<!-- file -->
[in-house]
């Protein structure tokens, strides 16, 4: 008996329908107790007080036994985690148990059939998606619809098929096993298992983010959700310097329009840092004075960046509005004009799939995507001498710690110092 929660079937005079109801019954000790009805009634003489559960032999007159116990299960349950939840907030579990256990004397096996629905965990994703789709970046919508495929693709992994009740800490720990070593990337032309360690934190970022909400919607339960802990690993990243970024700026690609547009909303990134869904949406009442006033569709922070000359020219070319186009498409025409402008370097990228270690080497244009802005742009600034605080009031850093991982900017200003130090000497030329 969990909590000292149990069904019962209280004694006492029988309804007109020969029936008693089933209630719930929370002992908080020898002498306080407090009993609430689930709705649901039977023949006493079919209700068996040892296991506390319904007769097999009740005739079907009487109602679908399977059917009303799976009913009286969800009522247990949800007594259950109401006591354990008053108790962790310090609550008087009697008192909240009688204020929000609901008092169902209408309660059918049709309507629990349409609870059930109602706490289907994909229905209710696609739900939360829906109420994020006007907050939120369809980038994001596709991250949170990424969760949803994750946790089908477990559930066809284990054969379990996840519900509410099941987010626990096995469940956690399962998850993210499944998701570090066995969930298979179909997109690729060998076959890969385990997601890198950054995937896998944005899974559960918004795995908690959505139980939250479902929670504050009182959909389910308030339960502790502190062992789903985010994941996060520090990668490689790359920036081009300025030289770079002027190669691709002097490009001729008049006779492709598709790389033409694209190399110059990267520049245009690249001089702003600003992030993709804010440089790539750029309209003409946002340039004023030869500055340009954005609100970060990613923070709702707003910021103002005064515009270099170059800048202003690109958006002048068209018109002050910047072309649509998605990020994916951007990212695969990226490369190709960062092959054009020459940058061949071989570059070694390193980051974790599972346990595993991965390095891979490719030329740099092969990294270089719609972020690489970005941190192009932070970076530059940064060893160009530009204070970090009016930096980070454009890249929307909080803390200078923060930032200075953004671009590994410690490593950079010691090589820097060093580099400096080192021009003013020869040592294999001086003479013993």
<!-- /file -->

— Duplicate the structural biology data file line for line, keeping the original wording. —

[in-house]
């Protein structure tokens, strides 16, 4: 008996329908107790007080036994985690148990059939998606619809098929096993298992983010959700310097329009840092004075960046509005004009799939995507001498710690110092 929660079937005079109801019954000790009805009634003489559960032999007159116990299960349950939840907030579990256990004397096996629905965990994703789709970046919508495929693709992994009740800490720990070593990337032309360690934190970022909400919607339960802990690993990243970024700026690609547009909303990134869904949406009442006033569709922070000359020219070319186009498409025409402008370097990228270690080497244009802005742009600034605080009031850093991982900017200003130090000497030329 969990909590000292149990069904019962209280004694006492029988309804007109020969029936008693089933209630719930929370002992908080020898002498306080407090009993609430689930709705649901039977023949006493079919209700068996040892296991506390319904007769097999009740005739079907009487109602679908399977059917009303799976009913009286969800009522247990949800007594259950109401006591354990008053108790962790310090609550008087009697008192909240009688204020929000609901008092169902209408309660059918049709309507629990349409609870059930109602706490289907994909229905209710696609739900939360829906109420994020006007907050939120369809980038994001596709991250949170990424969760949803994750946790089908477990559930066809284990054969379990996840519900509410099941987010626990096995469940956690399962998850993210499944998701570090066995969930298979179909997109690729060998076959890969385990997601890198950054995937896998944005899974559960918004795995908690959505139980939250479902929670504050009182959909389910308030339960502790502190062992789903985010994941996060520090990668490689790359920036081009300025030289770079002027190669691709002097490009001729008049006779492709598709790389033409694209190399110059990267520049245009690249001089702003600003992030993709804010440089790539750029309209003409946002340039004023030869500055340009954005609100970060990613923070709702707003910021103002005064515009270099170059800048202003690109958006002048068209018109002050910047072309649509998605990020994916951007990212695969990226490369190709960062092959054009020459940058061949071989570059070694390193980051974790599972346990595993991965390095891979490719030329740099092969990294270089719609972020690489970005941190192009932070970076530059940064060893160009530009204070970090009016930096980070454009890249929307909080803390200078923060930032200075953004671009590994410690490593950079010691090589820097060093580099400096080192021009003013020869040592294999001086003479013993």